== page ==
“I cannot forget the scene when Aarushi’s body came back from post-mortem. It was unbearable. Nupur and Rajesh were so distraught. All of us cried. The elders among family and friends were keen that the body be moved to the cremation ground as soon as possible. It wasn’t Rajesh and Nupur who were calling the shots; they were in no state,” said Radhika.
Judging from conversations with friends and family, including Nupur’s mother, the police don’t seem to have objected to questions about cleaning the house. They allowed the swabbing of the floor in the house, including Aarushi’s room, when asked. “Now when I look back, I realise it was foolish of us, but when the police says we have checked everything, we didn’t think twice. And between family and friends and staff, the house was cleaned up for the family to return after the cremation.”
Aarushi was cremated around 5 pm. When the family returned home, Dinesh recalls, a policeman had been stationed downstairs. When the investigating officer arrived later that night, Dinesh informed him of black spots on the stairs and terrace landing that friends and family had pointed out to him. The officer told Dinesh he would get the terrace door opened the next morning.
The next day, while Dinesh was waiting for Rajesh and Nupur to return from the crematorium with Aarushi’s ashes to take to Haridwar, a senior ophthalmologist Sushil Choudhary, known to Dinesh, came visiting with a gentleman named KK Gautam. “He was introduced to me as a senior officer of the Noida police. And while they were there, I saw a police officer going upstairs, and that is when the terrace door was opened.”
Ajay, who at the time was on his way to the Talwar residence, got a call from Dinesh informing him that another body had been found. When Ajay arrived, he found two policemen dragging the body tied up in a bedsheet down the stairs.
“If the stench at the post-mortem house was bad, this was ten times worse. We later found out that it was Hemraj’s body. Rajesh, on returning from the crematorium, went to identify the body and after clarifying some details with Nupur, who was sitting in the car (it is custom not to enter the house with ashes), confirmed that it was indeed Hemraj.” The dragging of Hemraj’s body left a trail of blood and fluid marks on the stairs that hadn’t been there before.
The discovery of Hemraj’s body left every one, especially the police, confounded.
All through this time, the Talwars, their friends and family, had been categorically told by the police not to talk to the media, a diktat they followed unquestioningly.
“They told us it would hamper the investigation. And our priority at the time was to get justice for Aarushi. Even when all kinds of allegations started flying, they told us “Ye hum to nahi kar rahe hai. Ye mediawale pagal hain; ye karte rahte hain.’ (It’s the media, not us—the media is crazy) My first reaction was to believe the police, why should they lie to me?” said Dinesh.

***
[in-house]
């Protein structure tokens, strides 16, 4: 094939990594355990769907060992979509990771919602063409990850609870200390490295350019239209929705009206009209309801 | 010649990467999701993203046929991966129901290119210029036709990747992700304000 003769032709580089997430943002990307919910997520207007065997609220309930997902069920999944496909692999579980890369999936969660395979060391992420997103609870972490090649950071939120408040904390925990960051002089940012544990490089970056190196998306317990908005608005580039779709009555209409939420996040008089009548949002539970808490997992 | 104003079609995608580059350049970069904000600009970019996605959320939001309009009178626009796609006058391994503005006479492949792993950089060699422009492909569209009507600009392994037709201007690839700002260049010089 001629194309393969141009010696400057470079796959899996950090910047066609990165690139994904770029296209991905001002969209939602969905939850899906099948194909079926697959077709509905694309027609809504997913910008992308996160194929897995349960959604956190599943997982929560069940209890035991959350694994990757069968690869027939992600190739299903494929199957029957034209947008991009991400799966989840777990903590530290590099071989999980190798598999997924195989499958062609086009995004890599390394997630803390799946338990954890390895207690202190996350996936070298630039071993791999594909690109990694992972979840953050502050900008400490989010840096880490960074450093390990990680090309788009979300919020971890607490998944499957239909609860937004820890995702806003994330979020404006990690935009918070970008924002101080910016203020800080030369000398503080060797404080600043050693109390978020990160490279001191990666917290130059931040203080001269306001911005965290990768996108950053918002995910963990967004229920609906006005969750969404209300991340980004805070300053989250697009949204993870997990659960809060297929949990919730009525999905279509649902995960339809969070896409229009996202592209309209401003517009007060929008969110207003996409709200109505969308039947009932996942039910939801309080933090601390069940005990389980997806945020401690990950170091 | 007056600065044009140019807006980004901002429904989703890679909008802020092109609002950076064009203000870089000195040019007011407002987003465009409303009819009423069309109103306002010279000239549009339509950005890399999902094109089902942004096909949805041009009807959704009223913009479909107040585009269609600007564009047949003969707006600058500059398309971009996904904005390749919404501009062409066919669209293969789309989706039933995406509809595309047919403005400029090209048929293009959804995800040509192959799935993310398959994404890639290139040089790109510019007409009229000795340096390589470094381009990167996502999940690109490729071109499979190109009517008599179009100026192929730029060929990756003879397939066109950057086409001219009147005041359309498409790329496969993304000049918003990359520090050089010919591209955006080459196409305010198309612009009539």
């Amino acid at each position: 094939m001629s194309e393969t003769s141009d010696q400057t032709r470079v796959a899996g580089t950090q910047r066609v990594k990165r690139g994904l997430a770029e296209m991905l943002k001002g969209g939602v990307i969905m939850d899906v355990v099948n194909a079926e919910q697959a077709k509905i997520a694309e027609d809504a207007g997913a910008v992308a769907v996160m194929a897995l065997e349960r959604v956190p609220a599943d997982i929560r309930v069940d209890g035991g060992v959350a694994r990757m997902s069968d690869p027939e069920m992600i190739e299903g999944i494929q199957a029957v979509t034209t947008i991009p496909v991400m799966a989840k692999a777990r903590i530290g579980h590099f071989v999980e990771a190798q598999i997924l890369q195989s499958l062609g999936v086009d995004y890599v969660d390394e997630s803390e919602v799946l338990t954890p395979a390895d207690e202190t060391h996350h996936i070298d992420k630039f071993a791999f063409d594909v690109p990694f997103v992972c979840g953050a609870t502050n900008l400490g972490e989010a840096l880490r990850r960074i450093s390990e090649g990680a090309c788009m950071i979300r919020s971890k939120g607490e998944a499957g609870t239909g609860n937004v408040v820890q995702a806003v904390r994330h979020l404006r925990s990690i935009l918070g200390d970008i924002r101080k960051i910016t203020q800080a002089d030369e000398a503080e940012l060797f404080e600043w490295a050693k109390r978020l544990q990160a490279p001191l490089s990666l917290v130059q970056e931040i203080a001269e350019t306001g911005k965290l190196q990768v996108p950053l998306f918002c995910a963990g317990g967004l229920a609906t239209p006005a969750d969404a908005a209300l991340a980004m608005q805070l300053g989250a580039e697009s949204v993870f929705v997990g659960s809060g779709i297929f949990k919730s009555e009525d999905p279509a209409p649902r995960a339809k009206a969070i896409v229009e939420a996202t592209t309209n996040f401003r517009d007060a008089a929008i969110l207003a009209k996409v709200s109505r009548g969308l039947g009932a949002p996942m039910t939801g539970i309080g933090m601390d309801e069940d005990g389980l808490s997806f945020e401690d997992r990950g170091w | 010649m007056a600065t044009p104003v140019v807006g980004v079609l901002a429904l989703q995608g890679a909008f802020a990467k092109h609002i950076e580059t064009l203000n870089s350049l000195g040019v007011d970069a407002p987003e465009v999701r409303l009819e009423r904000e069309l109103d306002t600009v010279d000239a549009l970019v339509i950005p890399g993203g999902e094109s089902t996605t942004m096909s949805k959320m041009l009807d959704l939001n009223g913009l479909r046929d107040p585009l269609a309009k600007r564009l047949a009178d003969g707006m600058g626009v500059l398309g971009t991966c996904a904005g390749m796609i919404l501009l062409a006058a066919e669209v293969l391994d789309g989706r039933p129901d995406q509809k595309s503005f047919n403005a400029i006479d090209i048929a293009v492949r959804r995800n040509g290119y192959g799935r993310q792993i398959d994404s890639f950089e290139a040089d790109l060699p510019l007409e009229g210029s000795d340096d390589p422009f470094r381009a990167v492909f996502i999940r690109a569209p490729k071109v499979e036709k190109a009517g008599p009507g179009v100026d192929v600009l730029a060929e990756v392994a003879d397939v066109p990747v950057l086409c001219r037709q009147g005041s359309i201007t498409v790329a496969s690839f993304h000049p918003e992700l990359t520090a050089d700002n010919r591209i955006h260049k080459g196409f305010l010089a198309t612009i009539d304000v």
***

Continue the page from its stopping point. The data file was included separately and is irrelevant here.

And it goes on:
But slowly they saw the police behaviour towards them changing. On the sixth day, the police posted four personnel outside the Talwar residence. But nothing prepared them for the drama of Rajesh’s arrest. On May 23, Nupur, Dinesh and Ajay, on instructions from the police, arrived in a car at the temple where daily prayers were being held for Aarushi. A ploy, they were told, to give the media the slip. They were then bundled into another car parked behind the temple and driven to police lines in Surajpur on the pretext that they needed to identify some evidence relating to the case.
What followed was a nine-hour ordeal that began in the morning. They were told to wait in a large empty hall for a senior officer to arrive. Their cellphones were taken away from them. Said Ajay, “Rajesh was taken to another room at around 3.3o pm. There was no news of him till 6 pm. At about 7.30 pm, Nupur got hysterical. One of the cops had mistakenly let out that Rajesh had been arrested.”
Back home, Radhika and Vandana had turned on the TV after friends and family called to tell them about a press conference by the police announcing Rajesh’s arrest. “When we saw images of him getting arrested on TV, we got really worried. We couldn’t reach any of them on their cellphones. We were completely clueless about what to do,” said Radhika.
After the press conference and all the allegations by the police, Nupur Talwar decided to break her silence and give a long overdue interview to the media. Her interview to NDTV unleashed a media backlash from rival channels that they did not expect. Says Radhika, “I remember getting calls from senior people in rival channels soon after Nupur went on NDTV. They said there better be an interview on their channel that night, and watch out for their coverage if the interview didn’t happen.” Senior mediapersons from reputed channels, she says, would sit in the drawing room, refusing to leave till Nupur spoke to them.
Dinesh recalls instances of mediapersons incessantly ringing the doorbell. “If one person had a soundbyte, others would go to the extent of threatening us with, ‘I will speak against you. I will write against you.’ Those were harrowing times.”
The consequences of the shoddy investigation by the Noida police and the one-sided media coverage during the ten days that followed Aarushi’s murder is something the Talwars haven’t been able to recover from even two-and-a-half years later.